I'm fighting feeling disappointed in myself because I didn't get a book-length work out there this year. I know I worked hard, and I know that on my schedule alongside a full time day job and an active family, it takes me roughly a year to draft a novel. But since I started my career with a book a year trajectory and haven't released another since 2017, I feel that as a failure.
I let go a novel I'd worked on for most of 2018, finding I wasn't in a good mental place to write dystopian fiction and started a gothic novel which I'm still loving, but don't yet have a complete draft of. So, no new book-length releases for Samantha for the second year in a row. Sadness.
So, it's a good idea to look back at what I *did* accomplish and remind myself that I made real progress even when it doesn't feel like enough to me. I know myself. It never feels like enough. I'm still learning to be reasonable with myself.
Publications are the most public measure of success. So, let's start there. The big thing to happen this year was the re-release of my novels. My first publisher fell apart and I jumped ship. After regaining my rights, I signed with Falstaff Books out of Charlotte, North Carolina and couldn't be more pleased with the treatment of my book babies.
They got new covers emphasizing their heroic elements and the publishing house has given me great support in finding a wider audience. There's an audiobook in progress and I'm now contracted for three more novellas and two more novels in the series. So exciting! My audience and sales are slowly building, too.
It wasn't my strongest year ever for other publications, but I did have short stories included in two anthologies, and two magazines.
One of these (Christmas Lites) was a charity project supporting the National Coalition Against Domestic Violence. "Margaret Lets Her Self Go" my cosmic horror story found a home in Hinnom Magazine (for a nicer-than-average paycheck, too!), "The Gleewoman of Preservation" my clown-themed horror story was included in Deadman Humour, and my Rod Serling style weird tale "Breakfast at the Twilight Café" found a home with Tell-Tale Press. All of these were new venues for me, working with new people, which is a positive for building a sustainable career.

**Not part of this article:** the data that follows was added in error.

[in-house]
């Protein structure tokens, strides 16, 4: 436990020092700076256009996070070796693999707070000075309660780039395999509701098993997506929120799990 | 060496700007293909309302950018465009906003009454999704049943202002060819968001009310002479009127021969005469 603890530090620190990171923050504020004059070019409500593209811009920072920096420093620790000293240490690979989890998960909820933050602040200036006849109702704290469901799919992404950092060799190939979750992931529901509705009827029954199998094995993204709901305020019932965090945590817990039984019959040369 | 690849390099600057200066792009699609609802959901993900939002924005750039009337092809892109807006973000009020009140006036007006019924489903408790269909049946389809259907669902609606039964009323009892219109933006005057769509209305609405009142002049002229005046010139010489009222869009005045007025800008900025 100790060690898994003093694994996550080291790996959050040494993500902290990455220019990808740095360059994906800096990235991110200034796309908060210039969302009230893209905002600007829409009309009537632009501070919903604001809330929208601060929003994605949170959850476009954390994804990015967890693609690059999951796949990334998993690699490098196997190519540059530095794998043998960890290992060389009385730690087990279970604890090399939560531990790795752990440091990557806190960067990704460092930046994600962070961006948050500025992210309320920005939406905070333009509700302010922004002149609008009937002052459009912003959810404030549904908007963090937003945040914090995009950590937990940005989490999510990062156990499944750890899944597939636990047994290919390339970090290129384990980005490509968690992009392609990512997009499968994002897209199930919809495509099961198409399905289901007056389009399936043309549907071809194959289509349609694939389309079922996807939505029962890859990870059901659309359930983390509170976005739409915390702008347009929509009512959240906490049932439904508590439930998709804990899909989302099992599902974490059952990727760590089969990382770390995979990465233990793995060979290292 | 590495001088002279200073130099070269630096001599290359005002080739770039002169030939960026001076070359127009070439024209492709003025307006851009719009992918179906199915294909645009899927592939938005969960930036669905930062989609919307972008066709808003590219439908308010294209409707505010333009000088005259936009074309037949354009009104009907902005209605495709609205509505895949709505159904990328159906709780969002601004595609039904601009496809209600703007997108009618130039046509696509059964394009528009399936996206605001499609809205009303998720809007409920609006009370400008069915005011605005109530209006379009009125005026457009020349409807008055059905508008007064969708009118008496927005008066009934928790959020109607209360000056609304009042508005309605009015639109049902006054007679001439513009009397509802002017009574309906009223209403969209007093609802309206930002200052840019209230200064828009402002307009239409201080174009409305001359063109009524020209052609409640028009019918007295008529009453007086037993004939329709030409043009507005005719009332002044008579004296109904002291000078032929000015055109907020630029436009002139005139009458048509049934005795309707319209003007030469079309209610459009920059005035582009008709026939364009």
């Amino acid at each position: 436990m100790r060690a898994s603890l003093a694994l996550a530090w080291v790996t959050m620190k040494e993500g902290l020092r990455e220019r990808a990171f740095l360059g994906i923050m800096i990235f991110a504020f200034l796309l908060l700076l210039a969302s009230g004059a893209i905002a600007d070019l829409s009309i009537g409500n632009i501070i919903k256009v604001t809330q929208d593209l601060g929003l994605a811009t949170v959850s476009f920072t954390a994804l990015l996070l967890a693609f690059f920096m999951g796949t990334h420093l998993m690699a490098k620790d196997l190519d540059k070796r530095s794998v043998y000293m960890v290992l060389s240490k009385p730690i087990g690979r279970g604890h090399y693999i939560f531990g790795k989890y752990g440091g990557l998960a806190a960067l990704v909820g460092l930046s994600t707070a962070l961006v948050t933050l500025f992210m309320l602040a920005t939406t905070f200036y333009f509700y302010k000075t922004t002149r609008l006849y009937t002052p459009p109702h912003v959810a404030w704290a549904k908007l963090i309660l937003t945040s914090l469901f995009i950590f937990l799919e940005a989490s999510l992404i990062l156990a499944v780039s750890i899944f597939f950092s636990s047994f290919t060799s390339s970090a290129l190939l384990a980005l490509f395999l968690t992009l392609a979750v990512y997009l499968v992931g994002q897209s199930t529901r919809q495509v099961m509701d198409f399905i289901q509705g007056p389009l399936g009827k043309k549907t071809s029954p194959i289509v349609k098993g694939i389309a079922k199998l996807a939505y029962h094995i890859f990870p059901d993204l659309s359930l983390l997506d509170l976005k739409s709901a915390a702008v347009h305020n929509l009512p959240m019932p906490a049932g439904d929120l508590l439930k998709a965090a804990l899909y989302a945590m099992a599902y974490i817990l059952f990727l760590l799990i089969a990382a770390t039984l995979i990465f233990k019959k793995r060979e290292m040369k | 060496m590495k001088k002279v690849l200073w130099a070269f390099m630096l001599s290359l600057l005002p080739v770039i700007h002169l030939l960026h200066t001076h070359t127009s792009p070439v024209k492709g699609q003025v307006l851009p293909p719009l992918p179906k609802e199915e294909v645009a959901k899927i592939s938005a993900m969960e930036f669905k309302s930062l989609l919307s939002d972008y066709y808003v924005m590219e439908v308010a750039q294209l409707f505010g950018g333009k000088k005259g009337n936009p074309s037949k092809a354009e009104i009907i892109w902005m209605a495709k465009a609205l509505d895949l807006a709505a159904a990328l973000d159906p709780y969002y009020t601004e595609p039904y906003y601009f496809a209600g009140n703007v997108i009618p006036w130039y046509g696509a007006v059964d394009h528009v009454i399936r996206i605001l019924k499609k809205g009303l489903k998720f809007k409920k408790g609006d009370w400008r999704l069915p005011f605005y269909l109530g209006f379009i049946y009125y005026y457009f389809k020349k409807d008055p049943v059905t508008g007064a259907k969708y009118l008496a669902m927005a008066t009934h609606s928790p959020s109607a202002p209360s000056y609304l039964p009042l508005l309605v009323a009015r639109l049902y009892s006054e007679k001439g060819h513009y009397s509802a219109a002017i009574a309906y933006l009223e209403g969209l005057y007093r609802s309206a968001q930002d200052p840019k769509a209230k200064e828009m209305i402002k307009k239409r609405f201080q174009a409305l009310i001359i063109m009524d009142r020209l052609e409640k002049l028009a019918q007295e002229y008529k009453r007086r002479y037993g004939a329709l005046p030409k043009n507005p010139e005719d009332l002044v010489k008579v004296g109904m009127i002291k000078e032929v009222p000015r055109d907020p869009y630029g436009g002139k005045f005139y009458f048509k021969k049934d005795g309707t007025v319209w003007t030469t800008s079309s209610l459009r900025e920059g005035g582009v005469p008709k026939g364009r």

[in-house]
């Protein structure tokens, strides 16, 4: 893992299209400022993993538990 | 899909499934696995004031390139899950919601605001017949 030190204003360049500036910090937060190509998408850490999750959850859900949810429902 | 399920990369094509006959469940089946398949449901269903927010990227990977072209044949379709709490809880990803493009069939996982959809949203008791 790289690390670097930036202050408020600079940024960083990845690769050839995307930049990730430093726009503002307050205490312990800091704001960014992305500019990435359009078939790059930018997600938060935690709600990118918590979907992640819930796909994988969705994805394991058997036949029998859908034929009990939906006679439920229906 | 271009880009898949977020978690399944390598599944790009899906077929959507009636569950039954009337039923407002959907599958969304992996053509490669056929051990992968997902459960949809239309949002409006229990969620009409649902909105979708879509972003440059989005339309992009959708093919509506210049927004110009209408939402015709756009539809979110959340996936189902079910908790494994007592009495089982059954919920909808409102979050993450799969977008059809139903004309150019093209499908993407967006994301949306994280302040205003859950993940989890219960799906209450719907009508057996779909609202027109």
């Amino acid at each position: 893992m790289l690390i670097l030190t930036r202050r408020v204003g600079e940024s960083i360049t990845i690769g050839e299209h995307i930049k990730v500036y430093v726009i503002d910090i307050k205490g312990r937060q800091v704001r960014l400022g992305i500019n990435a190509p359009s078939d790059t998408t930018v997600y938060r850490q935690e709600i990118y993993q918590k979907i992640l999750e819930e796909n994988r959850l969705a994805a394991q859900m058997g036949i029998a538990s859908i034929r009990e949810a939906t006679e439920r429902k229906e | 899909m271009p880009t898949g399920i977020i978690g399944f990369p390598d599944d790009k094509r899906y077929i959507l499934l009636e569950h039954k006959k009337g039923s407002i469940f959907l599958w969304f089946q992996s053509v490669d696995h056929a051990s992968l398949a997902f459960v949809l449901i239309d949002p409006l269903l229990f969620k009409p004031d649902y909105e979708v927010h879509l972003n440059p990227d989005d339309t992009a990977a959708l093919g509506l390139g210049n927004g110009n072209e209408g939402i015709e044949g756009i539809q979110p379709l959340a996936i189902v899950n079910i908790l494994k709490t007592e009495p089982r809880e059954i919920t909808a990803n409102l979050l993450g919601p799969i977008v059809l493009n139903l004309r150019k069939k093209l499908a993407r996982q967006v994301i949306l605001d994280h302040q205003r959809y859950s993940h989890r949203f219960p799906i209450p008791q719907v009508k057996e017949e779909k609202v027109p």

For those interested in stats, I submitted my work 72 times in 2019, a pretty good increase from 2018 when I only submitted 44 times and so much better than 2017 when I only submitted 6 times. I keep telling myself that I need to devote more time to submitting my shorter work. No one is going to publish my stories if I don't give it to them to look at, after all. But it's always a time-balance struggle to fit in time for promotion of already published work, creation of new work, and playing the submission game.
In September, I participated in a submission challenge for which I submitted a piece of writing every day. So far, only one of those has led to publication, but I had several kind and personal rejections and several pieces are still under consideration, so I consider it worth my while. I'm planning to play along again in January as a way to kick start my year.
My biggest disappointment was my failure to get my collection of short stories out in October. Self-
So, I hired outside editing, hired a cover made, bought formatting software and taught it to myself. I got really close, but in the end there were two many life expenses and time crunches in October, so I didn't release the book, not wanting to release one that wasn't ready and unable to spare the dollars to buy my ISBNs.